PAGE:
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Speaking out: As legislators seek public sector pension changes, caution is warranted

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State legislators are looking to change the NDPERS pension plan. This is no small thing, as many public servants have planned their lives around this retirement fund. Many of them also accepted the lower wages of public sector work because the pension plan is so solid -- an arrangement that benefits taxpayers, workers and retirees alike. Ultimately, any potential change to the retirement plan of so many North Dakotans deserves a closer look.

Dave Thompson of Prairie Public reports that the legislative committee is considering converting the NDPERS pension plan to a “defined contribution” plan for employees hired in 2024 and on. The plan currently offers a “defined benefit” pension where retirees can rely on fixed, regular payments. A move to a “defined contribution” model -- more risk, and generally fewer resources in retirement, for employees -- downgrades a plan. Given that wages won’t be increased to offset a downgrade, this equates to a pay cut for the positions impacted. Pay cuts make positions less appealing (or even unlivable) for workers.

Low pay undermines worker recruitment and retention. The public services we rely on are put in jeopardy when positions go unfilled and high employee turnover damages the quality of services. Our public servants -- neighbors, friends and relatives -- deserve pay and working conditions that are adequate for a decent life. When we offer them less, they quit, often aren’t replaced, and their former responsibilities are assigned to colleagues with already-full plates. This cycle can repeat until entire departments are gutted.

This is not the way to achieve government “efficiency.” The public servants left behind in an understaffed department are often run ragged and unable to complete all work assigned. Citizens who rely on services -- including “safety net” lifelines -- are put at risk, all while we see increased community demand for services! In these situations, doing “more with less” is just as it sounds: too good to be true.

Some readers might not be persuaded to care about NDPERS pensions for future employees. But I hope we can agree that a promise made should be a promise kept. If the NDPERS plan is changed, then current pension plan members will retain their “grandfathered” plan. However, such a plan would be segregated from investments made via new employees. This risks undermining the pension fund’s performance, making it harder for the state to keep its existing promises to NDPERS public servants.

Meanwhile, if the current NDPERS traditional pension is kept as-is and properly maintained, it’s projected to perform well. “If it ain’t broke, don’t fix it,” as they say. Separating employees covered by the NDPERS retirement plan into two, differently managed plans also decreases the funds’ value and increases bureaucratic costs. And when it comes to economic forecasting, it puts both plans at a performance disadvantage when compared with a unified plan.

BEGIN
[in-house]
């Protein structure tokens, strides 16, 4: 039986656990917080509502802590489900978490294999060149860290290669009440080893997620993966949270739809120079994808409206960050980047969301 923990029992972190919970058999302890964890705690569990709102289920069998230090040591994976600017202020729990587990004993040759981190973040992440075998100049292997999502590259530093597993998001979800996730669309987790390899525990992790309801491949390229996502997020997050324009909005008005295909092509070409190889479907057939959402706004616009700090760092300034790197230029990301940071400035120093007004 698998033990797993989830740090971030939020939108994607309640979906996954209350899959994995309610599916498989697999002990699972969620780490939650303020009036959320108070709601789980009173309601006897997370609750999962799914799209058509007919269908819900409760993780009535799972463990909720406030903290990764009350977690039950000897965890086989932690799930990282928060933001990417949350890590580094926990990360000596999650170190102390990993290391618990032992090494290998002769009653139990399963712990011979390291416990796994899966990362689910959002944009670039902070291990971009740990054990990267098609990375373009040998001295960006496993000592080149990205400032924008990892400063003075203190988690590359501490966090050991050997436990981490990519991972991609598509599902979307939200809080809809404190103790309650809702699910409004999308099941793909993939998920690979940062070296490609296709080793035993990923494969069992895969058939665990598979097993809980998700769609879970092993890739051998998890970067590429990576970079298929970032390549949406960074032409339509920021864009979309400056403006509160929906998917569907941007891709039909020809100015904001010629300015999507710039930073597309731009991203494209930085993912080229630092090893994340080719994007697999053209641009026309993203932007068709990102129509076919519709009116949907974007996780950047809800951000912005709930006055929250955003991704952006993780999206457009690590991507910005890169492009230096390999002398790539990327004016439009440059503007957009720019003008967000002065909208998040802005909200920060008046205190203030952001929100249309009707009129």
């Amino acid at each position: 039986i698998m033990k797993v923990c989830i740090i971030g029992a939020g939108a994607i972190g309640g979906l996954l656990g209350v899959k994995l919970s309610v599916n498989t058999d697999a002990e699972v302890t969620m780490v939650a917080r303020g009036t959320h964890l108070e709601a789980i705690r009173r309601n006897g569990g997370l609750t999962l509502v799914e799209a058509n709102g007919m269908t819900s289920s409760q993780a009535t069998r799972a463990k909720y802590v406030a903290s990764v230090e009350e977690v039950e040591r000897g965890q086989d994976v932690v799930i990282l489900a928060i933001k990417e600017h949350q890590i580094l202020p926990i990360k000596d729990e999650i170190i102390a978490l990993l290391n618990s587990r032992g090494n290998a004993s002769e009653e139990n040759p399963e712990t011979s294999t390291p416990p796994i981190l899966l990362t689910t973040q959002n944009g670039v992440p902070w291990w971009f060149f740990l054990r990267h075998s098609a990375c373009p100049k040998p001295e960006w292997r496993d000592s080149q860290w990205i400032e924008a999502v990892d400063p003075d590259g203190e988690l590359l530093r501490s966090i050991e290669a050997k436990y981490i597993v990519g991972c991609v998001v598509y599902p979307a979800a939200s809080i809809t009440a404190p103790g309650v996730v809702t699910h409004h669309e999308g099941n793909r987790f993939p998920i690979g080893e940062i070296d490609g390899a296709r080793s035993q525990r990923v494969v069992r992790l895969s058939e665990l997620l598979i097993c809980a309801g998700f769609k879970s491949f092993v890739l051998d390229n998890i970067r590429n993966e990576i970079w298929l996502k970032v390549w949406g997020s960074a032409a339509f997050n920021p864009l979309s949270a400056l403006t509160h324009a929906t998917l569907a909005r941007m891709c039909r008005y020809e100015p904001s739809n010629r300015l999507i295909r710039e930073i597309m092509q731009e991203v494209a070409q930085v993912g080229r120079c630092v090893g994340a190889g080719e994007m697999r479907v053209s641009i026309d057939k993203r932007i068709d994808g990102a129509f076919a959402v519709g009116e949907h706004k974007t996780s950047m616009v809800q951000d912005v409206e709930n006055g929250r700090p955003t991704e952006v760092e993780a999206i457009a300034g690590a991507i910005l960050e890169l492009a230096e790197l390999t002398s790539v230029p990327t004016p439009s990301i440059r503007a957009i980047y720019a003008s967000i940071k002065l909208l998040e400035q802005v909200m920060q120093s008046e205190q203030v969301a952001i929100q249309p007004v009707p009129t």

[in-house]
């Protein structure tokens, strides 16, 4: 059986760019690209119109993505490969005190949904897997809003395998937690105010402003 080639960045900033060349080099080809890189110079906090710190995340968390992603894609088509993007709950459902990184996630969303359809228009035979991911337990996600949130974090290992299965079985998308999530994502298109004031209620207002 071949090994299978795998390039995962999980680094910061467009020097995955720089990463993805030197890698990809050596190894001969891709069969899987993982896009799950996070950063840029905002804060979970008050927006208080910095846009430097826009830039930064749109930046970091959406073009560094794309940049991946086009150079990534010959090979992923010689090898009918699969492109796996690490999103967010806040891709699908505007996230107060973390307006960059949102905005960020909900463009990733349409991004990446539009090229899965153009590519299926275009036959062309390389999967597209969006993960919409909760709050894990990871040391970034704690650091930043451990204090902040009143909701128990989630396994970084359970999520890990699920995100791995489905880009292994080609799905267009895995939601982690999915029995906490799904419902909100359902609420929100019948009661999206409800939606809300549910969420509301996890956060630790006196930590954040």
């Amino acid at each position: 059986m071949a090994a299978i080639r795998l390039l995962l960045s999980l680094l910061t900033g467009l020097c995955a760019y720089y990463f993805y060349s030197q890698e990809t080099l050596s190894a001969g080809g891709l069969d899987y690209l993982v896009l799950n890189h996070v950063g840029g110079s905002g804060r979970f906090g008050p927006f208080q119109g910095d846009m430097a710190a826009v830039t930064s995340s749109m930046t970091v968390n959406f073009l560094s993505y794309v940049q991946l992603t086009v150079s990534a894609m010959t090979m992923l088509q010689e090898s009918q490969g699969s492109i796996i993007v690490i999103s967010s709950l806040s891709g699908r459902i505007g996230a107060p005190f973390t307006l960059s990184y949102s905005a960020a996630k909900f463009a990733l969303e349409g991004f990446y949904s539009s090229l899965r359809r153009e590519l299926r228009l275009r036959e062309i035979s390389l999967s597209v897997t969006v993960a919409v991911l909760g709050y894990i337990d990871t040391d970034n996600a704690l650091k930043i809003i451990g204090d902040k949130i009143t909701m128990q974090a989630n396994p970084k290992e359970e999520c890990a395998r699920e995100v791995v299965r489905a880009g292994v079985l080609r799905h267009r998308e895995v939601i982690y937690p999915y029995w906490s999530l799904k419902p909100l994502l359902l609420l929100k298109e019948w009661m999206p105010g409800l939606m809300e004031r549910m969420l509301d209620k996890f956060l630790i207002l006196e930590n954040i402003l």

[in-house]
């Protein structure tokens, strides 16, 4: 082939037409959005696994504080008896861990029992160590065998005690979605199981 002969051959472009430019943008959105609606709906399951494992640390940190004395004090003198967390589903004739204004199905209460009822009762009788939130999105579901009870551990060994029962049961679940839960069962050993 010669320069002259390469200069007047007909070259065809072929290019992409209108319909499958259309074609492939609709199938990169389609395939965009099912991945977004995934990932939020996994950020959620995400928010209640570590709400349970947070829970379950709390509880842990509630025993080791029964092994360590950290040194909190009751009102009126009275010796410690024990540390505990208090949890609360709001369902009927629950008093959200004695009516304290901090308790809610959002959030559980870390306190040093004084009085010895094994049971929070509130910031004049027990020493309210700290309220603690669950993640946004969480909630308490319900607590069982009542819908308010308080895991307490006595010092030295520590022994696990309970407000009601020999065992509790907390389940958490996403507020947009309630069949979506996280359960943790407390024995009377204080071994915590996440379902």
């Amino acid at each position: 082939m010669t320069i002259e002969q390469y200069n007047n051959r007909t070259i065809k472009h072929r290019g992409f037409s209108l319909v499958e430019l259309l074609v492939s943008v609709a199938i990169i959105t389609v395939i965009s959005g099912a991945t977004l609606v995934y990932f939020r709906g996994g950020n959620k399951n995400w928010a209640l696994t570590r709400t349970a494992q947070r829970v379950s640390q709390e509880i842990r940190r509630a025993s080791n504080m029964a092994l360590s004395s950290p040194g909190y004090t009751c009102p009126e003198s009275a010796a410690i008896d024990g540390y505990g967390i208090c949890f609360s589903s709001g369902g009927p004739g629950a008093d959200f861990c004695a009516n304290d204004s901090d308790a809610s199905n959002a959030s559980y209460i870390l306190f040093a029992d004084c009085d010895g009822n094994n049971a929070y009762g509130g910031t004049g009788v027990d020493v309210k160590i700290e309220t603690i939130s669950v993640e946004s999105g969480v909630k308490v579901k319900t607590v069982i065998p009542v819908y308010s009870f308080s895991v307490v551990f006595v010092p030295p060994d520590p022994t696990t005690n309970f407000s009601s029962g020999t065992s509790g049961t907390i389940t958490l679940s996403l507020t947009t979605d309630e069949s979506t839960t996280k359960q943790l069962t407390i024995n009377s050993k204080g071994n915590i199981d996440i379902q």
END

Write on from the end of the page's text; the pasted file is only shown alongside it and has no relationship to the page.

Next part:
Fiscal responsibility and making government “right-sized” are values that many public servants and taxpayers share. The way to craft the correct size and scope of government is to do so directly, and by aligning human resources with the work we’ve decided our government should do. Fiscally responsible governance isn’t achieved by assigning outsized work to understaffed departments, overworking employees, and letting the chips fall where they may. That’s willy-nilly, haphazard governance.

Legislators tackling this topic received testimony from Alaska, Kansas and Oklahoma. These states are experiencing negative economic consequences after shifting away from traditional pensions. And as Dave Thompson reports, directors of the North Dakota League of Cities and the North Dakota Association of Counties worry that changing pensions may significantly harm employee recruitment and retention.

Let’s urge caution as legislators study this issue. And when it comes to all governance, let’s demand real-world fiscal responsibility instead of wishful thinking and collapsing public services.

Ellie Shockley is a political psychologist, social scientist and education researcher. This column represents her personal views and not the views of any organization. She completed a doctorate at the University of Chicago and postdoctorate at Nebraska. She lives in Mandan. Find her past columns at EllieShockley.com

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